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The Welsh Campaign.

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The Welsh Campaign. LLANELLTYD SCHOOL. Board of Education Support the Merioneth Committee. On the 13th of April the managers of Llan- elltyd National School were served by the Edu- cation Committee with a formal notice that owing to their failure to provide new school buildings on a new site as recommended by the county architect the local education authority would cease to maintain the school. Thereupon the managers sent a copy of the notice to the Board of Education, stating that they were not prepared to erect a new school on a new site, but proposing to carry out certain improvements, writing at the same time to the Education Committee, stating that they were not aware of any powers conferred upon the authority to require the building of a new school upon a new site, nor would they consider such a requirement as reasonable, and that they had therefore made an application to the Board of Education to hold an inquiry under Section 7, Sub-section 3 of the Act of 1902." On the 24th ult. the Board of Education wrote to the Education Committee that they had instructed their architect, Mr. S. R. Tatham, to inspect the school and report thereon. The inspection took place on Satur- day the 3rd inst. On Saturday the decision of the Board of Education was received by the Vicar of Llan- elltyd (the Rev. W. Owen) and a copy forwarded to the secretary of the Education 'Committee. The Board say I am directed to express the Board's deci- sion upon the matter as follows :—The man- agers are proposing extensive improvements such as would undoubtedly remove many of the defects in the existing building. Having re- gard, however, to the character of the site and to the structural anangement of the School, t, the Board feel that the result of such improve- ments could not be regarded as providing satisfactory permanent accommodation for the district. In their opinion a new building is needed upon a new site, and the managers could not properly be asked to spend upon the existing buildings the considerable sum of money proposed since the school when so im- proved could still only be regarded as of a temporary character. The Board must therefore require that a new building be provided upon a new site. If the building of a new school is begun at once the existing buildings can continue to be recog- nised pending the opening of the new school until the end of the present year (May 31, 19°5). "I am to request that the managers will at Once inform the Board whether they propose to provide a new school as required at the earliest Possible date. In the event of their declining to do so, it will become the duty of the local Education authority at once to take the necessary steps to provide the new building." Accompanying the copy of the letter for- warded to the secretary of the Education Committee was a communication addressed to himself and containing the following passage:- As the managers may possibly decide not to build new premises, the Board request that the matter may have the early attention of the local education authority in order that, upon the managers' decision being communicated to hem, they may be in a position to take without delay the necessary steps with a view them- selves to provide new premises." It will be remembered that Llanelltyd is the ome of the 27 children who have been with- drawn from the Church School, and are driven daily to Dolgelley Council School, where they are also provided with a mid-day meal. The dumber of children now left at Llanelltyd chool is only about nine. ANOTHER ENQUIRY. th an encluiry held at Llandecwyn last week, Merioneth Committee argued strongly in favour of closing the School, there, as the average attendance is only a dozen or so. Some of the parents, however, and all the landowners, were strongly opposed, and one gentleman urged that the cost of conveying the children to Harlech—about three miles away—would be £ 150 a year. But Mr. Guthrie Jones, who appeared for the Committee, put in a tender containing an offer to undertake the work at Z50 annually. We hear, however, that a Free Church School is about to be opened in the Wesleyan Chapel, the result of which will be that the Church School will be left with only nine children. SALARIES IN A CATHOLIC SCHOOL. At Barry, on Saturday, Mr. Claud Schuster, barrister, on behalf of the Board of Education, conducted an enquiry into representations made by the managers of the St. Helen's Roman Catholic School that the local authority had failed to maintain and keep the school efficient. The chief ground of complaint was that the local authority did not pay salaries equal to those paid in the provided schools within their area. On behalf of the authority, Mr. S. T. Evans, K.C., M.P., declared that the only conceivable test was that adopted by the examiners, who unanimously declared the school efficient. He denied that the Board of Education had a right to interfere with the discretion of local author- ities in the engagement of teachers and the payment of salaries, provided the schools were maintained efficiently, any more than the Local Government Board or the Board of Trade had the right to interfere with local authorities exercising the powers vested in them by Act of Parliament.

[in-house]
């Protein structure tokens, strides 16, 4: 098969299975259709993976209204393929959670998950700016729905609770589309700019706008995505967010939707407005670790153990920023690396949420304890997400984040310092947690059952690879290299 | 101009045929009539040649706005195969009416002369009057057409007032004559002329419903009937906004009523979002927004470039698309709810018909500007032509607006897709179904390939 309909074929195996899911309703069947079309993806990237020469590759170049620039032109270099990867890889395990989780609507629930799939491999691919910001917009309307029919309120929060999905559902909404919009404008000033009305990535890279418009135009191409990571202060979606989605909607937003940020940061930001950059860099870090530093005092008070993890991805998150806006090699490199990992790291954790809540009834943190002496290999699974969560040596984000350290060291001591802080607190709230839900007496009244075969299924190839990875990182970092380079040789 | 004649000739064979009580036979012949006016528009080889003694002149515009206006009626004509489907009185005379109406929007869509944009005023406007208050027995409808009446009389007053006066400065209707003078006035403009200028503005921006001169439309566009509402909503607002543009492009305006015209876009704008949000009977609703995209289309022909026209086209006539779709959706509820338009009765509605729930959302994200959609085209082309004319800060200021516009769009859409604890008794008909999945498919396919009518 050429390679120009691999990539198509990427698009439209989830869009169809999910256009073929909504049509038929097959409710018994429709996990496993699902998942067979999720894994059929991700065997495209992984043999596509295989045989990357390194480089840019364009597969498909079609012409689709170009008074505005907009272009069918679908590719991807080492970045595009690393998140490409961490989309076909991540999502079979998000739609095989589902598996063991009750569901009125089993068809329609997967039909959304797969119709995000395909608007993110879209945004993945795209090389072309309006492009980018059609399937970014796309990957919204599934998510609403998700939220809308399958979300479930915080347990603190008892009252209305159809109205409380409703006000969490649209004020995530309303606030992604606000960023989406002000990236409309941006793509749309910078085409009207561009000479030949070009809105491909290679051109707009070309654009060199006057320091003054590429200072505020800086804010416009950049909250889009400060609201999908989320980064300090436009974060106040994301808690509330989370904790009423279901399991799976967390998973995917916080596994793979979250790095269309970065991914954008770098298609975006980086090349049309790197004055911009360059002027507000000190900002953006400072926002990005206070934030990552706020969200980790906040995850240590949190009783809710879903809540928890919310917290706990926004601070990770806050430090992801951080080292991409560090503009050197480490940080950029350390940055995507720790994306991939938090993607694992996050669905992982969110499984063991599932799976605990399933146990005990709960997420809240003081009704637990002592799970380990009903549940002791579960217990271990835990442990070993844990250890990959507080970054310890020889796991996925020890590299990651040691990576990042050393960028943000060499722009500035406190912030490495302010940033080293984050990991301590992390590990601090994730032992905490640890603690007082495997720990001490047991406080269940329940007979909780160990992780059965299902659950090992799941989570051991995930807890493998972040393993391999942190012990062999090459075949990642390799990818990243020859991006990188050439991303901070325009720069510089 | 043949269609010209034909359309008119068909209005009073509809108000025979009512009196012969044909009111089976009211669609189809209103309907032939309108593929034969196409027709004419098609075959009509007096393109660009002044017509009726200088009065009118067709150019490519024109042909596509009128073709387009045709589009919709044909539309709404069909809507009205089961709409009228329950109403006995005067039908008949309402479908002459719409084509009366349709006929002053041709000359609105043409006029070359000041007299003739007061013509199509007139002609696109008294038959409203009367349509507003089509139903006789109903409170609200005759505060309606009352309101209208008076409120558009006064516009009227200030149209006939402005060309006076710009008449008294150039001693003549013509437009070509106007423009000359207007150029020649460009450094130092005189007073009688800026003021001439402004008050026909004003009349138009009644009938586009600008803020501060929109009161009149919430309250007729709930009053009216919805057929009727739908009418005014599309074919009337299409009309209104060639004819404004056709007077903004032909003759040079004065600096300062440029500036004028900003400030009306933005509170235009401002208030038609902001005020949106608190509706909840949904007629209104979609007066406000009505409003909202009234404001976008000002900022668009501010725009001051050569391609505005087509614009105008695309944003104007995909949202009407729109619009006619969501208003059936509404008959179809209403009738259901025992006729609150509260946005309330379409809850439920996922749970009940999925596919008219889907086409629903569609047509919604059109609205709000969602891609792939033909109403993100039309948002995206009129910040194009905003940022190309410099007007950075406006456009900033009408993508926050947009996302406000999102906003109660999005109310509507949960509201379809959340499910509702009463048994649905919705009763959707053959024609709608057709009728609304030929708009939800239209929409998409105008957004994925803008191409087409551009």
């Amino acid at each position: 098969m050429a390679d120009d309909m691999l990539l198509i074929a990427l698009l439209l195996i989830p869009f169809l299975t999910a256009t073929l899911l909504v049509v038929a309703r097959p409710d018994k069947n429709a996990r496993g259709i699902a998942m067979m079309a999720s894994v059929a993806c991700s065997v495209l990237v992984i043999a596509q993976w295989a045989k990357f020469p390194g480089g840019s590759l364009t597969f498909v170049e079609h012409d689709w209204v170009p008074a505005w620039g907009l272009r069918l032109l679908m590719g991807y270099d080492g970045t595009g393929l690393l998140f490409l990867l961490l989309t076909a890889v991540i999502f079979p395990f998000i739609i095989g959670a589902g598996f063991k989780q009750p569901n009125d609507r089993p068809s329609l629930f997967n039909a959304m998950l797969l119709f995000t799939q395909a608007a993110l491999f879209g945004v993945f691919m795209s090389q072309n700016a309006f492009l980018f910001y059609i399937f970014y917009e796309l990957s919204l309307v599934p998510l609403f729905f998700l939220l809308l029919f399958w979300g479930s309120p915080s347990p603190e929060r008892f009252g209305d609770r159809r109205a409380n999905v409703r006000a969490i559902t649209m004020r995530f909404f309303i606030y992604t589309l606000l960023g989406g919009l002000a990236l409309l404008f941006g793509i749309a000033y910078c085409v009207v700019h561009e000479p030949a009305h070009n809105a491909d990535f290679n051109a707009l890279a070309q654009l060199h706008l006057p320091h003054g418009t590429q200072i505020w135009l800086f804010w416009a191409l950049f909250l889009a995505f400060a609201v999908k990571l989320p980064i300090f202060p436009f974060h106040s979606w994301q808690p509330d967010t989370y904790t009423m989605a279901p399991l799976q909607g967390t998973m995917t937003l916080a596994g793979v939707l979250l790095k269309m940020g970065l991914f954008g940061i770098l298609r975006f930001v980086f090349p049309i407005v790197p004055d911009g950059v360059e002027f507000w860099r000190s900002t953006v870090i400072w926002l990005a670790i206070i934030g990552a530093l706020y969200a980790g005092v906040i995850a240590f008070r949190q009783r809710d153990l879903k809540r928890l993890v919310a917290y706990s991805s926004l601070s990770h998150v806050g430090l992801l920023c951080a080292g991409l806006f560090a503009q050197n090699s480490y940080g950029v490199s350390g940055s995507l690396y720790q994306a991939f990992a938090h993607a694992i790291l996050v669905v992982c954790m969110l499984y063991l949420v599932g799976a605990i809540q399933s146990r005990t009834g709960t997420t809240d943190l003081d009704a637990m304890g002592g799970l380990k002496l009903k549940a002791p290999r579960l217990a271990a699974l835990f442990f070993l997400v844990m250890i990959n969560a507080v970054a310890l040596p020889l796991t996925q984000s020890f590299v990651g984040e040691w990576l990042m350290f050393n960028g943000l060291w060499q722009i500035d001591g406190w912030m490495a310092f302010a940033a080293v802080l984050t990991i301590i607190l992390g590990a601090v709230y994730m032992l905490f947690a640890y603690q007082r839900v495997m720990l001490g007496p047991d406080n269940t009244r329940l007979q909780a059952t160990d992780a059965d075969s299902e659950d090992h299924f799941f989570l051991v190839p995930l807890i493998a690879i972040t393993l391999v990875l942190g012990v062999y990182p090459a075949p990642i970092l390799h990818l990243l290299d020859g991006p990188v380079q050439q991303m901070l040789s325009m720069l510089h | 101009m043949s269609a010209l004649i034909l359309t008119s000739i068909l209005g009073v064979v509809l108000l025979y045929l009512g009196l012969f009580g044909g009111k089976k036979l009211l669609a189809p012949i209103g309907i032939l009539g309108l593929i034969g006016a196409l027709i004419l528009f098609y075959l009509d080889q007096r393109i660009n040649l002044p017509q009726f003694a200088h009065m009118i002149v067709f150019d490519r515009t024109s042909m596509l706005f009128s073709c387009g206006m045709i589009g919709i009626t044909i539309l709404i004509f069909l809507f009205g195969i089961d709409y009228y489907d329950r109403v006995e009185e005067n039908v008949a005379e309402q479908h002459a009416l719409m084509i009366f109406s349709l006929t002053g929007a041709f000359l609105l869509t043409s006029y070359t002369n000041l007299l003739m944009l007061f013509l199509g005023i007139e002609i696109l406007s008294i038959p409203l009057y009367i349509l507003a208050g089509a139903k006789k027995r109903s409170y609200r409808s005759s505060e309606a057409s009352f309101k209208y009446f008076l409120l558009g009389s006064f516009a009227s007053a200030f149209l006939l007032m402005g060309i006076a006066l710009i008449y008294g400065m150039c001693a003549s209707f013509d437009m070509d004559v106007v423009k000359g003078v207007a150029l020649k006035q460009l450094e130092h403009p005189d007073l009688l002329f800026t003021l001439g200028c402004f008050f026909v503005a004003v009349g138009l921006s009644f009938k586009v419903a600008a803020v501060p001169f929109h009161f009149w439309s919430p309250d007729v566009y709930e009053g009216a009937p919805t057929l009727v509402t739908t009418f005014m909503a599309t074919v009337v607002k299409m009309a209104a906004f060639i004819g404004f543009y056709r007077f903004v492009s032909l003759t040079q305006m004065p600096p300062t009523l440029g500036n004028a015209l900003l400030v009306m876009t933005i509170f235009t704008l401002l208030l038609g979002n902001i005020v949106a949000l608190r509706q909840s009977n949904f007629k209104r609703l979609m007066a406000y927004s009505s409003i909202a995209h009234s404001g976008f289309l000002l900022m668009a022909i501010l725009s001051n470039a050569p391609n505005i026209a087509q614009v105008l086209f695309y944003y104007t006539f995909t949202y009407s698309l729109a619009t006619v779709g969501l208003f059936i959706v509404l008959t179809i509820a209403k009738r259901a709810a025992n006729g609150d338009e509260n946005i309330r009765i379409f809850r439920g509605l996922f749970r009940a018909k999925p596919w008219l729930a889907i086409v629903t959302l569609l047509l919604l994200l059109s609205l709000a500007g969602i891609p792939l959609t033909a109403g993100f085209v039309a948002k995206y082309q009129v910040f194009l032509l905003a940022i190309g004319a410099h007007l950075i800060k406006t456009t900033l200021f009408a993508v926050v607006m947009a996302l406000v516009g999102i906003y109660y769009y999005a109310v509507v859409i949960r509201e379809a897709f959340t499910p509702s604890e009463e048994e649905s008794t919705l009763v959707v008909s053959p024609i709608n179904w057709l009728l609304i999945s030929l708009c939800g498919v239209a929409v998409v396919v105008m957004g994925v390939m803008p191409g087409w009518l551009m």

TRINITY ORDINATIONS.